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Say this for Jeb Bush: He doesn’t run away from his political liabilities.

On Thursday afternoon, the Jeb campaign posted this image to Twitter, showing a photo from then-President George W. Bush’s speech to rescue workers at the World Trade Center site three days after 9/11. The text is drawn from remarks Jeb made at Wednesday night’s debate, praising his brother: “He kept us safe.”

Numerous comments have already emerged on Twitter about the basic problem with Jeb’s tweet: The photo is a depiction of a time when George W. Bush categorically failed to keep America safe.

For Republican audiences, however, the line was actually a high point in the debate for Jeb, as he was responding forcefully to criticism from Donald Trump, who had criticized Jeb’s brother. “He sent a clear signal that the United States would be strong and fight Islamic terrorism — and he did keep us safe,” Bush said.

One can also raise an important point by remembering the actual words that then-President Bush said in that famous speech:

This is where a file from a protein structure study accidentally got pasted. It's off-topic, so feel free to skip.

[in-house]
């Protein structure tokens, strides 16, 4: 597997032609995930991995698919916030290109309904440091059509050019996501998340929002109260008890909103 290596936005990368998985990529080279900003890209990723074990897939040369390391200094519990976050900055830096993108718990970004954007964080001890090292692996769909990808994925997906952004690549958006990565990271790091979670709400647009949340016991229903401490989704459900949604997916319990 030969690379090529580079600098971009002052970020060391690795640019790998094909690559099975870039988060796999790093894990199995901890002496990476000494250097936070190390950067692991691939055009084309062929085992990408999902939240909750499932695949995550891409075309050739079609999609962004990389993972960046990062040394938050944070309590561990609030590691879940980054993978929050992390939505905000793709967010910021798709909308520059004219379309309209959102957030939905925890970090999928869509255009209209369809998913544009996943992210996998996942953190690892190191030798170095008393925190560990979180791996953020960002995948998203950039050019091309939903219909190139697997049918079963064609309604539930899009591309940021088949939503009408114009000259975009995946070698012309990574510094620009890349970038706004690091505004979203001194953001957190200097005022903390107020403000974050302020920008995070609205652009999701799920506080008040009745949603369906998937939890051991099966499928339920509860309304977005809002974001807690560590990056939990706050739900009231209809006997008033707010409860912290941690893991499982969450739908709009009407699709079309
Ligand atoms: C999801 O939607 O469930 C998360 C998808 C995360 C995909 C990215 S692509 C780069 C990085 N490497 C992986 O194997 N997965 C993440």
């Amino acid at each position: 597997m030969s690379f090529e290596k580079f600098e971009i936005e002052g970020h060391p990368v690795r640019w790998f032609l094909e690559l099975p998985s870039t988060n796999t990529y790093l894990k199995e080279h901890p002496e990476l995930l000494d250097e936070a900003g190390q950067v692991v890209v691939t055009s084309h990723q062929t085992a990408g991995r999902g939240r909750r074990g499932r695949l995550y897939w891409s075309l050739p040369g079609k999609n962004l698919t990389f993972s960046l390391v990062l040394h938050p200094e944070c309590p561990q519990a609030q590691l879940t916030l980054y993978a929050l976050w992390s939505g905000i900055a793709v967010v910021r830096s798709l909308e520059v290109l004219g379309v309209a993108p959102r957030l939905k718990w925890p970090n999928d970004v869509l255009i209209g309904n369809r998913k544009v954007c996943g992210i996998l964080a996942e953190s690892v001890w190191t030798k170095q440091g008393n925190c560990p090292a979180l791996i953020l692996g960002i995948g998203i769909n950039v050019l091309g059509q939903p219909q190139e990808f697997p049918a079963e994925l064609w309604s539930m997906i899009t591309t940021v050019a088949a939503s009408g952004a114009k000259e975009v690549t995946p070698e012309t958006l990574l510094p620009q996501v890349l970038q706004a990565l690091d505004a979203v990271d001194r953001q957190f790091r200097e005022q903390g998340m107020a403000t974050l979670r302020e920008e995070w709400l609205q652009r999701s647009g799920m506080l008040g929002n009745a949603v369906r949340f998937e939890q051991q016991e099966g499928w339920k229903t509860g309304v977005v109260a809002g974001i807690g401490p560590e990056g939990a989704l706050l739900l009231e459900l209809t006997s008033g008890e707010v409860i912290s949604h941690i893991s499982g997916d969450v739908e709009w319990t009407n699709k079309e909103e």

I can hear you. I can hear you. The rest of the world hears you. And the people who knocked these buildings down will hear all of us soon.

But how exactly did they hear from us? Of course, the Bush administration failed to apprehend Osama bin Laden in Afghanistan, and quickly switched its focus toward pursuing an unrelated war in Iraq. Indeed, six months later Bush was even publicly boasting that he didn’t think much about bin Laden anymore.

Osama bin Laden eventually did hear from America, of course — when he was found and killed in Pakistan by American forces in 2011, during the first term of President Barack Obama.

Photo: Republican U.S. presidential candidate and former Florida governor Jeb Bush speaks during the second official Republican presidential candidates debate of the 2016 U.S. presidential campaign at the Ronald Reagan Presidential Library in Simi Valley, California, United States, September 16, 2015. REUTERS/Lucy Nicholson

Photo by U.S. Embassy Jerusalem/ CC BY 2.0

Reprinted with permission from Alternet

Senior White House adviser Jared Kushner—who like his boss and father-in-law President Donald Trump is a product of his family's fortune—was mercilessly lambasted on social media on Monday after he mocked Black Lives Matter activists and suggested that many Black people don't want to be successful.

Appearing on the Fox News morning show Fox & Friends, Kushner—some of whose $1.8 billion family fortune was amassed off the misfortune and suffering of Black people—and the hosts discussed economic issues facing the Black community. Racism was not mentioned. Kushner did touch upon the subject, albeit in a decidedly derisive fashion. After mentioning George Floyd, the unarmed Black man killed in May by Minneapolis police, Kushner accused people who expressed support for Black lives of "virtual signaling."

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